An industry view: DBMS at the cutting edge of safety improvement, by Antonis Sakellis

Antonis Sakellis at Safety4Sea in 2016

As part of our ongoing series of interviews with leading industry figures, we spoke to DBMS Working Group member Antonis Sakellis, Safety & Quality Director, Neda Maritime Agency to get his views on how DBMS will improve standards within dry bulk shipping 

“Very early in my career, it was easy to spot difference in safety levels between dry bulkers and tankers, partly due to SIRE inspections,” says Antonis Sakellis. “Even today,” he continues, “it is no surprise that there has been a divergence between dry bulk and tankers, generating a significant inequality in the management of safety and risk.”  

Sakellis has seen most sides of both the tanker and dry bulk sector across his career. As Safety & Quality Director at Neda Maritime Agency, he has strong views about why DBMS can drive improvement – and why that improvement is so needed. 

“Dry bulk-specific guidance for improvement has been lacking in our sector for many years. For companies operating mixed fleets existing  framework of tanker guidelines and standards have worked to overall increase safety for the dry bulk fleet too as  procedures for common management aspects like navigation (to name one) are common For that it  is easy to see why dry bulk operators need direction as they work to improve.” 

“DBMS provides a road map for improvement – a road map that could not have come at a more crucial time for our sector as we work to reduce those inequalities in safety.” 

Sakellis believes that by giving dry bulk operators targeted control of their own improvement, they can iteratively update and upgrade their safety and risk management approach – a fundamental part of using the standard.  

“We want to allow the dry bulk segment to assist itself and achieve gradual and continual improvement. The common benchmarking process through DBMS will allow us to direct our efforts as owners, operators and managers and achieve the improvement in level of safety that we need.”  

“DBMS has 30 standards spread across four performance areas. Each at its final version will have been carefully developed as a result of a considerable amount of collaboration between industry stakeholders such as owners, managers and risk experts,” he explains. “Consequently, each standard and performance area will apply to every vessel and every fleet.”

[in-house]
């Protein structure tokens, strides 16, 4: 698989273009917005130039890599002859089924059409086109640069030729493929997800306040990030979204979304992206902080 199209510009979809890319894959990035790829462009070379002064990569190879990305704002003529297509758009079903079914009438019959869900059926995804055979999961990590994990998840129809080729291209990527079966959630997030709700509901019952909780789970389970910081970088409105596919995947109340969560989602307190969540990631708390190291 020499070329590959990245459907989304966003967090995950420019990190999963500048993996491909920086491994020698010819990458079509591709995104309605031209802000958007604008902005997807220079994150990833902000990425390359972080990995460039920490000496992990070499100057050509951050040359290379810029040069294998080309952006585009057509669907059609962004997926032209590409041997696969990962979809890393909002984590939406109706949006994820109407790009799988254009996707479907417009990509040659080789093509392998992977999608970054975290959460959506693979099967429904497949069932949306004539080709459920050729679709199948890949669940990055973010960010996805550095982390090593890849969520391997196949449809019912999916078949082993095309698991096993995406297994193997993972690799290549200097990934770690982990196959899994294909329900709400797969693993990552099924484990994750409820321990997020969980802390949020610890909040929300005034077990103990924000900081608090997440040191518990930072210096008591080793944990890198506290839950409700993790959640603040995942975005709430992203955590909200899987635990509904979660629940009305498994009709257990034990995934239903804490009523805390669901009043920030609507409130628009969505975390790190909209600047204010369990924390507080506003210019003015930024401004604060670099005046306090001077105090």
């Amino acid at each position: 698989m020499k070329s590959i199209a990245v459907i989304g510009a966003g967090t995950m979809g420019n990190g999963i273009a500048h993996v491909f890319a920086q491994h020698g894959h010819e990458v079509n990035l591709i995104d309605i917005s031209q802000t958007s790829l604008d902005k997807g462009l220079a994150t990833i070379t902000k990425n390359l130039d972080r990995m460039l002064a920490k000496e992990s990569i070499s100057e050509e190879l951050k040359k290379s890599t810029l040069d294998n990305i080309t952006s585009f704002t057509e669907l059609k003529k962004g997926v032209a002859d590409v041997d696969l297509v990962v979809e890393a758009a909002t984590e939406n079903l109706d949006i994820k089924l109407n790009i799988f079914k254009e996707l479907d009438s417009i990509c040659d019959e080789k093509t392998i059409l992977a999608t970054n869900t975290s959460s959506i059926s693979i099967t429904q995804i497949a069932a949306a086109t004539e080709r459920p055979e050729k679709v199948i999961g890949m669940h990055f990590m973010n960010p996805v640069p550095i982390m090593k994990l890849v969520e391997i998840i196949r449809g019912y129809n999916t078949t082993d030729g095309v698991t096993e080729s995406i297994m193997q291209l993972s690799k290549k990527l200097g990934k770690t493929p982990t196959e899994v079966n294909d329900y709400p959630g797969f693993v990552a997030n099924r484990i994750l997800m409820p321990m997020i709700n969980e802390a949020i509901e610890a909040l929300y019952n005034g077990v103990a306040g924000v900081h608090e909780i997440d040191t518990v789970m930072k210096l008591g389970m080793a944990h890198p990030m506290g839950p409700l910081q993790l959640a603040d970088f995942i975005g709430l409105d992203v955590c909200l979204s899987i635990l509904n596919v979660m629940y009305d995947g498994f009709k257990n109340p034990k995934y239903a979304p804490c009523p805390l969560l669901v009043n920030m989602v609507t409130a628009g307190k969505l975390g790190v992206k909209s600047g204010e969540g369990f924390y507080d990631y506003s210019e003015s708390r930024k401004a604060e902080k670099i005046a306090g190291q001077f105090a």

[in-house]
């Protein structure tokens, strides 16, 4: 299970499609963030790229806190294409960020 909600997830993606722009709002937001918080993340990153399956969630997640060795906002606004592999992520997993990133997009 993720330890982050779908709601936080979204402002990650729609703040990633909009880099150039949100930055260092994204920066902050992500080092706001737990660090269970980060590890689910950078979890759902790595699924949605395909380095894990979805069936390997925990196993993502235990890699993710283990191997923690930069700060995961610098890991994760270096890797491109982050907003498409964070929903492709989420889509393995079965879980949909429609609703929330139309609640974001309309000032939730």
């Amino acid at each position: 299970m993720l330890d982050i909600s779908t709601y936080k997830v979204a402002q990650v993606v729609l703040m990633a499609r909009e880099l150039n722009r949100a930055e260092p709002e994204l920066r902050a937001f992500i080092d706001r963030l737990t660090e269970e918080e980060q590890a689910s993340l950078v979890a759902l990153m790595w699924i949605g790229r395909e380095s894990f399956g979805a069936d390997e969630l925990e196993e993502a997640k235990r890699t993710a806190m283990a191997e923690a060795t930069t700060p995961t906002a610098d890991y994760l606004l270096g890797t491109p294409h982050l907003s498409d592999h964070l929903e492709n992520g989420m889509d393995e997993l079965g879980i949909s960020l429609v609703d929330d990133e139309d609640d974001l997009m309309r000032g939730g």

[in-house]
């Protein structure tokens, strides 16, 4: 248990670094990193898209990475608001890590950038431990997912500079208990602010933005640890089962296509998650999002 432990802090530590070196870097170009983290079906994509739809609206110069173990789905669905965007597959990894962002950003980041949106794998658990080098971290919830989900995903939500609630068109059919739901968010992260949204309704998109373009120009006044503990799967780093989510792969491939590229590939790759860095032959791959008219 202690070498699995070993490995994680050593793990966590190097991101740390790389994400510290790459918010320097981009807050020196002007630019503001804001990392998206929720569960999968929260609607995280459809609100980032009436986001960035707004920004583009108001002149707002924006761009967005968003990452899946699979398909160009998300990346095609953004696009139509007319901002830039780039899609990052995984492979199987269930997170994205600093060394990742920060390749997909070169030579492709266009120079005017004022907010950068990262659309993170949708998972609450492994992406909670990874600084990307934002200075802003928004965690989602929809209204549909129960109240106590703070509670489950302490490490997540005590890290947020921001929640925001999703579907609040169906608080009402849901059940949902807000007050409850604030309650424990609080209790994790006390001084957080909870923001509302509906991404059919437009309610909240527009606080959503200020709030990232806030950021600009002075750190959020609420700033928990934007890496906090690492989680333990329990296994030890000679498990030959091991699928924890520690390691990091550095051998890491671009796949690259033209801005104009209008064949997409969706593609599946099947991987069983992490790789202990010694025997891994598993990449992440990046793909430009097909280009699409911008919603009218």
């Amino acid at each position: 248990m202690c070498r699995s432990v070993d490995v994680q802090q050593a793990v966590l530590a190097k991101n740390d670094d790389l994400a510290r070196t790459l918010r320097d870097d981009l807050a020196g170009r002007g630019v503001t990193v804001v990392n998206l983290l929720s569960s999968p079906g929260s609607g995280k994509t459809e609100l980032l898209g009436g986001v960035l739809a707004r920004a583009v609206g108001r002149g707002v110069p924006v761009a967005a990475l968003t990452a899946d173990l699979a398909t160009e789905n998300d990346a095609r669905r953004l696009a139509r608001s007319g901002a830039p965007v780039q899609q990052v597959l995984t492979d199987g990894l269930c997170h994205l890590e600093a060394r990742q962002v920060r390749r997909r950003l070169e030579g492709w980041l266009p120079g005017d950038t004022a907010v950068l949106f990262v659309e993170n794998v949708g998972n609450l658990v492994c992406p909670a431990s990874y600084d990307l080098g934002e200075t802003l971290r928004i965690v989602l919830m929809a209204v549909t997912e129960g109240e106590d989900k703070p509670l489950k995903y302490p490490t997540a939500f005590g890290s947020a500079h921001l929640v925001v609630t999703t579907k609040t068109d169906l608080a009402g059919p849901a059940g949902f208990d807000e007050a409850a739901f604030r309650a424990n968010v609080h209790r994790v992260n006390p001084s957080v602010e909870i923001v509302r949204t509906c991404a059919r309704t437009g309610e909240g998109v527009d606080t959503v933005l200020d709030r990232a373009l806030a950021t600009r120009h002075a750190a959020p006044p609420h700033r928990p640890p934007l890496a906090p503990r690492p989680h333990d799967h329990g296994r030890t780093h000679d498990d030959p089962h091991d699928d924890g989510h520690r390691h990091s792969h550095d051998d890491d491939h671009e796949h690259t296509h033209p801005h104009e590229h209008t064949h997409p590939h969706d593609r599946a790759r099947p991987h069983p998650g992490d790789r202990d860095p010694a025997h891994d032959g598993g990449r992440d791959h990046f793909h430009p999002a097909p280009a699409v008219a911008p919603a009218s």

And which of the standards does he pinpoint as most valuable for those just entering the process of iterative improvement with DBMS?

“It’s a very difficult task to differentiate because each performance area is so needed by the industry,” he says. “But if I had to choose, it would be the ones related to People. That’s because while you can have the best processes and procedures on paper, it’s the people who have to implement them.” 

“You have to focus on your people,” he continues. “I can sit in my office and write procedures, but you need people to implement these out on the ground. And whilst training is one thing, it is important that people feel like they own the procedures and the improvement pathway in their own right.” 

“More importantly, DBMS is based on the principle of feedback and improvement. When they feel like it is a system that works for them, staff will make proposals to improve it. That is a valuable extra insight for the working group and, subsequently, all stakeholders participating in the finalisation of DBMS as we work to continuously update DBMS in the future.”  

On the working group, Sakellis speaks fondly of how DBMS was created. “Of course, you feel like you are doing something that is good for the industry for a whole. That is not to say it was easy; there was a lot of brain storming and arguing.” He pauses. “Sometimes very loud arguing, but always in good spirit and faithBut DBMS draft created by the working group is now up for the whole shipping world to see and comment upon, meaning that it will be a tool created by the industry for the industry.”  

After all, we may have missed something, and we certainly cannot claim to be 100% right. Instead, we put our brains together to get something down for the rest of the world and to get their comments.” 

That feedback and insight will be valuable over the next year, he concludes. “There’s a real excitement about what DBMS might mean for our sector. I’m proud to have played my part in realising a set of standards made by dry bulk, for dry bulk.” 

“It will be created by the shipping companies, for shipping companies,” he continues. “That is the best part of it; nothing has been set down as a set of standard targets and expectations with the idea that ‘this is it’.” 


We want to raise safety standards across the whole industry, providing a benchmark for maritime excellence – and we want you to be part of the change. We’re looking to all our industry friends to leave feedback, big or small, on our website to help create the final version of the standards, shaped by the world we share. Submit your feedback today.